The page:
• The AANZFTA Treaty – Development of Trade and Relations Throughout Southeast Asia

    For a number of island nations, the perceived notion of isolation implies that trade with other nations can prove challenging. In Southeast Asia, for example, resident nations have come to rely upon each other for goods, therefore it stands to reason that a trade agreement can benefit all involved. Nearly fifty years ago, the Association of Southeast Asian Nations was formed to improve the overall economic health of the region through joint participation in trade and development. Only recently have the ASEAN nations come together to expand relations with larger economies, namely Australia and New Zealand.


    In early 2010, the ASEAN, Australia, New Zealand Free Trade Agreement was ratified by the following nations:

    • Australia - Australia is perhaps one of the largest countries in the southern hemisphere where mining is a primary industry. This nation exports coal and iron ores, in addition to livestock and beef. Their proximity to China and Japan afford these nations status as important trade partners.

    • Brunei Darussalam - An oil-rich nation, oil and natural gas rank among the country's largest export commodities. Japan, Indonesia, and Australia benefit from Brunei's petroleum production, which is one of the highest in the world.

    • Malaysia - One of Malaysia's top industries, computers and electronics, accounts for a good percentage of exports to the United States. The country also trades a variety of products with treaty partners Singapore and Thailand, including wood and petroleum and rubber.

    • Myanmar - Of the AANZFTA nations, Myanmar (Burma) has one of the smallest economies. The country relies heavily on trade with treaty partners, including Thailand, and exports mainly natural gas and wood products, seafood and rice.

    • New Zealand - New Zealand trades primarily with Australia, imports and exports. Largely agricultural in terms of outgoing commodities, New Zealand exports an average of $26 billion in dairy, meat, and fish.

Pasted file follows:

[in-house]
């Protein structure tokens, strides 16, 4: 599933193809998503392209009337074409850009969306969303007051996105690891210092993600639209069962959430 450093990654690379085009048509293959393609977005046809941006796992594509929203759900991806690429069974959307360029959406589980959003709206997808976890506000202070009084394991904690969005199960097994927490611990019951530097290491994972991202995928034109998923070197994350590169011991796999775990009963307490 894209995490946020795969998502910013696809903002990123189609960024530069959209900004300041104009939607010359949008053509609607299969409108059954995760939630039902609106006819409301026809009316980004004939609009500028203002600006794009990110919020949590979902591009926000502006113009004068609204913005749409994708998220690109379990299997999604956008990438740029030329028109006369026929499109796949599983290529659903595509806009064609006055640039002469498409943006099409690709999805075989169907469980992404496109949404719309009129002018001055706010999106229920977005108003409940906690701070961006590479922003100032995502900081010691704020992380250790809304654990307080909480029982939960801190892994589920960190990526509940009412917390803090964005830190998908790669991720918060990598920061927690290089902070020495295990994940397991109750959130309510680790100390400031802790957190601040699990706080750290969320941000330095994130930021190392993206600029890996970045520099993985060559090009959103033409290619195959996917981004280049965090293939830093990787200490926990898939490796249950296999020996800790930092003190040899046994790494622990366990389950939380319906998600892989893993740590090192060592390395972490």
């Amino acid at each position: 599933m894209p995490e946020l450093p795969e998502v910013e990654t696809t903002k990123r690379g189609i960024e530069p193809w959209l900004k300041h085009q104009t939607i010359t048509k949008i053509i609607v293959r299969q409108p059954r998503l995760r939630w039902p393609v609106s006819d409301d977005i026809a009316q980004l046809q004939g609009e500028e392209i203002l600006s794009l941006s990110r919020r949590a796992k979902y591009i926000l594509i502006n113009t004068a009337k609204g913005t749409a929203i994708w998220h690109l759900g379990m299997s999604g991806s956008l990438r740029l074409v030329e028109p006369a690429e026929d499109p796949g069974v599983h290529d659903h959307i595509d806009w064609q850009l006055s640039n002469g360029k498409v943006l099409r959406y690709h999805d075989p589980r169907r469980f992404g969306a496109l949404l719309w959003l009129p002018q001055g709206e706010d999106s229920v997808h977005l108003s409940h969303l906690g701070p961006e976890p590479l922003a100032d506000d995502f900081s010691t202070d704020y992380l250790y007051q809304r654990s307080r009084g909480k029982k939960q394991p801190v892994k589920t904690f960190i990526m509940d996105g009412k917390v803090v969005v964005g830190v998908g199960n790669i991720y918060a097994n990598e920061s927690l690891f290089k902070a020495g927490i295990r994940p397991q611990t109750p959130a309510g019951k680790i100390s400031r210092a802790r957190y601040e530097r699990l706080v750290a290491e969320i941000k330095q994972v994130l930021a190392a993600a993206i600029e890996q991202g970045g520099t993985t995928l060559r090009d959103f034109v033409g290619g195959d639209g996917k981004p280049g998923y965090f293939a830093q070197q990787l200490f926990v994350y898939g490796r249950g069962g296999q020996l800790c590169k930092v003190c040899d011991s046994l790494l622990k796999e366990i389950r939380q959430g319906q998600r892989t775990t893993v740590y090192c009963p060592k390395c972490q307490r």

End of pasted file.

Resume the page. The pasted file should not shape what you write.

• The Philippines - This island nation maintains good trade relations with several countries, including the United States and Japan. Copper, electronics, and textiles are among the products exported.

    • Singapore - Like fellow AANZFTA members, Singapore also exports computers and accessories, and some petroleum products. Most of their trade, with the exception of the United States, is concentrated in Southeast Asia.

    • Vietnam - Vietnam is known for textile production, especially shoes and related athletic clothing. The country also exports some oil, wood products, and rice.

    Subsequent entries into AANZFTA since the initial establishment have included:
    • Cambodia - Following years of internal conflict, Cambodia has worked in the early 21st century to improve trade. Agricultural commodities like timber, rubber, and seafood are popular exports, especially to the United States.

    • Indonesia - Most of Indonesia's outgoing trade is concentrated in Southeast Asia, with trade partners receiving the country's supply of natural gas, rubber, and textiles.

    • Laos - Laos produces timber products, coffee, and textiles to major export partners, which include AANZFTA members Thailand and Vietnam.

    • Thailand - While tourism is a major income generator for Thailand, the country ranks as a top exporter of rice. Other exports include fish and seafood, and textiles.

    Goals of the treaty, aside from improving economies and trade across member borders, include protection of intellectual property and eCommerce interests. As we move deeper into the digital age, such concerns have become important as technology comes to the region. This may prove essential in 2015, when a proposed ASEAN Economic Community is established. This community is designed to unify the ASEAN nations involved in this trade agreement and create a single market and production base to meet the growing needs of member nations. A unified economy is also important in improving relations with outside economic powers.

    With AANZFTA in force, the practice of lower tariffs in trade among member nations should assist those countries with smaller GDPs in obtaining needed goods and improving internal production. Modernization of business practices and the hope of extending relations beyond Southeast Asia may also benefit these smaller economies and eventually reduce the isolation of this region.